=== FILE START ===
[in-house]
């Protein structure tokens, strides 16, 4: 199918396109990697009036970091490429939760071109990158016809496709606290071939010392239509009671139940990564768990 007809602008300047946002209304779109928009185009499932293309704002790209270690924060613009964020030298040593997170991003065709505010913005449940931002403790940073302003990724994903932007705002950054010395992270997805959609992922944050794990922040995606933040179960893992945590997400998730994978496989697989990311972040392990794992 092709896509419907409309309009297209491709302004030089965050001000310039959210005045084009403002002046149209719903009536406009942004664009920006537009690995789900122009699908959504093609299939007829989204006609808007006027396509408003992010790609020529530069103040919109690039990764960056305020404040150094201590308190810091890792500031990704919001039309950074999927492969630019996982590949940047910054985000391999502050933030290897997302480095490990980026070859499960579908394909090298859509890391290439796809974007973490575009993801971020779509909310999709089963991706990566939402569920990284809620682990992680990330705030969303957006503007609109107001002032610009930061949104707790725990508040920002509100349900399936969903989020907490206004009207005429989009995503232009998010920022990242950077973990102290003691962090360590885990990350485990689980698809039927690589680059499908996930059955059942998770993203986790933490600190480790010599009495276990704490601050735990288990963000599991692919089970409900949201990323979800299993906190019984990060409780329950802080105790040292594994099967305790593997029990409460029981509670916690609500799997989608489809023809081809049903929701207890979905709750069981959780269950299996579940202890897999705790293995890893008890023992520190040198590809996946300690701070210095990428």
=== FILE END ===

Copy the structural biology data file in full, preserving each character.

[in-house]
């Protein structure tokens, strides 16, 4: 199918396109990697009036970091490429939760071109990158016809496709606290071939010392239509009671139940990564768990 007809602008300047946002209304779109928009185009499932293309704002790209270690924060613009964020030298040593997170991003065709505010913005449940931002403790940073302003990724994903932007705002950054010395992270997805959609992922944050794990922040995606933040179960893992945590997400998730994978496989697989990311972040392990794992 092709896509419907409309309009297209491709302004030089965050001000310039959210005045084009403002002046149209719903009536406009942004664009920006537009690995789900122009699908959504093609299939007829989204006609808007006027396509408003992010790609020529530069103040919109690039990764960056305020404040150094201590308190810091890792500031990704919001039309950074999927492969630019996982590949940047910054985000391999502050933030290897997302480095490990980026070859499960579908394909090298859509890391290439796809974007973490575009993801971020779509909310999709089963991706990566939402569920990284809620682990992680990330705030969303957006503007609109107001002032610009930061949104707790725990508040920002509100349900399936969903989020907490206004009207005429989009995503232009998010920022990242950077973990102290003691962090360590885990990350485990689980698809039927690589680059499908996930059955059942998770993203986790933490600190480790010599009495276990704490601050735990288990963000599991692919089970409900949201990323979800299993906190019984990060409780329950802080105790040292594994099967305790593997029990409460029981509670916690609500799997989608489809023809081809049903929701207890979905709750069981959780269950299996579940202890897999705790293995890893008890023992520190040198590809996946300690701070210095990428």